Last week, federal prosecutors in Washington and New York filed sentencing memorandums with federal judges in advance of the sentencings of Paul Manafort and Michael Cohen. President Donald Trump's former campaign manager and his former personal lawyer had pleaded guilty to federal crimes, and the memorandums, which are required by the federal rules of criminal procedure, set forth the prosecutors' desired prison sentences for them.
Judges rely on these submissions, as well as on those of defense counsel, before making the mathematical calculations that the law requires. Sadly, sentencing today is largely an algorithmic function, dictated by federal sentencing guidelines, with some room for judicial deviation based on the facts of the crimes and the personal backgrounds of the defendants. In my career as a judge in New Jersey, I sentenced more than 1,000 people using state guidelines that were substantially similar to the present federal guidelines.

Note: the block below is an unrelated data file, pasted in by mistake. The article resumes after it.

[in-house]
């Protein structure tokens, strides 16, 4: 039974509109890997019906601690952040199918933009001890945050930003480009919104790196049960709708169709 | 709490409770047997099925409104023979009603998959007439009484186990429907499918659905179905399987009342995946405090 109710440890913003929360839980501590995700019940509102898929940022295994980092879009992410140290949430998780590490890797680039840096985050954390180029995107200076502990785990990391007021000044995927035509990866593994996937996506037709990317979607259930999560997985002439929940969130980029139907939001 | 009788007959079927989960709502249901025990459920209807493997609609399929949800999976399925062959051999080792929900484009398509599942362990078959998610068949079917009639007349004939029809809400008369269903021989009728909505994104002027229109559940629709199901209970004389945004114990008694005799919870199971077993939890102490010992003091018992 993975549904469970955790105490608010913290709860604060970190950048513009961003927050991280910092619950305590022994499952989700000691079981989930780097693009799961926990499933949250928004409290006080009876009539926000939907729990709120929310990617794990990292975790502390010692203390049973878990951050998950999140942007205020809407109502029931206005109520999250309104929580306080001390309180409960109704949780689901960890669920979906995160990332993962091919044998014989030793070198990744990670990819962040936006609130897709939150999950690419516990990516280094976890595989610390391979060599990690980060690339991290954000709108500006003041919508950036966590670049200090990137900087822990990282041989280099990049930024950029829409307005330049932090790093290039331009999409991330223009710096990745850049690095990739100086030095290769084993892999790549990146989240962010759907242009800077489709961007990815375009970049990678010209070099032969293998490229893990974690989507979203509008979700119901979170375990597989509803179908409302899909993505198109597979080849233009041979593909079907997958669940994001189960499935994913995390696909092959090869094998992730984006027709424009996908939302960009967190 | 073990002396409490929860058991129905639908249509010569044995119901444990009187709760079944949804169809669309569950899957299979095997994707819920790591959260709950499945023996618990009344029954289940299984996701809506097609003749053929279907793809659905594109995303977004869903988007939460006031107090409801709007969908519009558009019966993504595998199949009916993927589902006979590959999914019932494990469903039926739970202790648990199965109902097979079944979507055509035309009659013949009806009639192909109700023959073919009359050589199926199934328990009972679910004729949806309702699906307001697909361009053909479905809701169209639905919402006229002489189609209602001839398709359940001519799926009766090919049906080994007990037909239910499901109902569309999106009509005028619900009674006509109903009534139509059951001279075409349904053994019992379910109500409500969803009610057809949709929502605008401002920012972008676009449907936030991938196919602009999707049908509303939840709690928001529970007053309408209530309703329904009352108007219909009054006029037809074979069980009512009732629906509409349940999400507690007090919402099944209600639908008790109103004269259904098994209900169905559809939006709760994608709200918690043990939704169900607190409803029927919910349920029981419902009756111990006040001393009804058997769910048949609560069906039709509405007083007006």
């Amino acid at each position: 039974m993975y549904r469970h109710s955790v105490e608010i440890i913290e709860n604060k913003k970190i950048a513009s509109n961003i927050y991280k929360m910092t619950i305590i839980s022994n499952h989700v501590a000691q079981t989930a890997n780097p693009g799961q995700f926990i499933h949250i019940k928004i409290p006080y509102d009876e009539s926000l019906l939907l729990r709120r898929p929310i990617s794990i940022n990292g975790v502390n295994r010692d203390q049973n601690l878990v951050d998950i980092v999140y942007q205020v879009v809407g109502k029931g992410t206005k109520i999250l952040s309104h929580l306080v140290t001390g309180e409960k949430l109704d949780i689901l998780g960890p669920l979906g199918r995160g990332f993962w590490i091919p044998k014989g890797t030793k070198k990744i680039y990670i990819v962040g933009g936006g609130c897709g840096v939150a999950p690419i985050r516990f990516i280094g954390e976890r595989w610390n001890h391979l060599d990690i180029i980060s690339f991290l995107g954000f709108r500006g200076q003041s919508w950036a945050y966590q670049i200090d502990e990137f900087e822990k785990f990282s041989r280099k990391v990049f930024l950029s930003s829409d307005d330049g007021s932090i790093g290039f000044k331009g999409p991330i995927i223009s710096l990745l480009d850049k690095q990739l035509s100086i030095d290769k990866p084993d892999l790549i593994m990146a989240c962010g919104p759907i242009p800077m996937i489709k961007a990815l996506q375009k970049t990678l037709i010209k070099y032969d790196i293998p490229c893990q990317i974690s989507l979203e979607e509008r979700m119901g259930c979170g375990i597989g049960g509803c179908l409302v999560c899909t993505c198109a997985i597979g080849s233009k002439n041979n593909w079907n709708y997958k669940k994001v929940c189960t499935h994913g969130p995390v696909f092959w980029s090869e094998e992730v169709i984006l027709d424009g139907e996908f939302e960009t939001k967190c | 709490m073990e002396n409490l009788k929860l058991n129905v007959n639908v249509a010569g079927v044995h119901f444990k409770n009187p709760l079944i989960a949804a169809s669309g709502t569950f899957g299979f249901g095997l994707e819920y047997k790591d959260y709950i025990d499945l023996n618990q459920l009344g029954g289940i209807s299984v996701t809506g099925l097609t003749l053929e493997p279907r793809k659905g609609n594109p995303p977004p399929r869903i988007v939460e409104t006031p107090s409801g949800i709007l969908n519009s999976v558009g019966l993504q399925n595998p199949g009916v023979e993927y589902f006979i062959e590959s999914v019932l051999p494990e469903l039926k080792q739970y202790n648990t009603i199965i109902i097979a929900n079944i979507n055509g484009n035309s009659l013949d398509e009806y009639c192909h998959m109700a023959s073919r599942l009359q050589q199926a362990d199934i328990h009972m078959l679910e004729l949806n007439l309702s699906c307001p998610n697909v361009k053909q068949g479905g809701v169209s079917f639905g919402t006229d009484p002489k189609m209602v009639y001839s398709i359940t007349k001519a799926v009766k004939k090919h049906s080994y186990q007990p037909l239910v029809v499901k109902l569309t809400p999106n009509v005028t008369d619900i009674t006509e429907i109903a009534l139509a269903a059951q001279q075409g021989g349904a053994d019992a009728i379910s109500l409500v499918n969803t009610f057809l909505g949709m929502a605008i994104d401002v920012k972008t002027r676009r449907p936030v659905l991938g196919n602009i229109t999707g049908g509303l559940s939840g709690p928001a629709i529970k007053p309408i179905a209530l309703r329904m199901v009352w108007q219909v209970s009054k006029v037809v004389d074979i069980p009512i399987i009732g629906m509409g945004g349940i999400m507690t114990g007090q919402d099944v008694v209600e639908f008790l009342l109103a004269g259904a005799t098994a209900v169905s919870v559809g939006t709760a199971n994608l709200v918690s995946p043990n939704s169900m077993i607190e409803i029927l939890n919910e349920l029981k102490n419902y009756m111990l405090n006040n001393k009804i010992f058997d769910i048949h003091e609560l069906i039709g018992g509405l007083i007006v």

When the federal prosecutors made their submissions for the most part public, they revealed two disturbing facts. Special counsel Robert Mueller in Washington revealed that in the government's view, Manafort had reneged on his plea agreement by lying to FBI agents who were sent to debrief him about his contacts with the White House. And federal prosecutors in the U.S. District Court for the Southern District of New York revealed that some of Cohen's crimes had been committed with the knowledge of and at the direction of Trump or to shield him.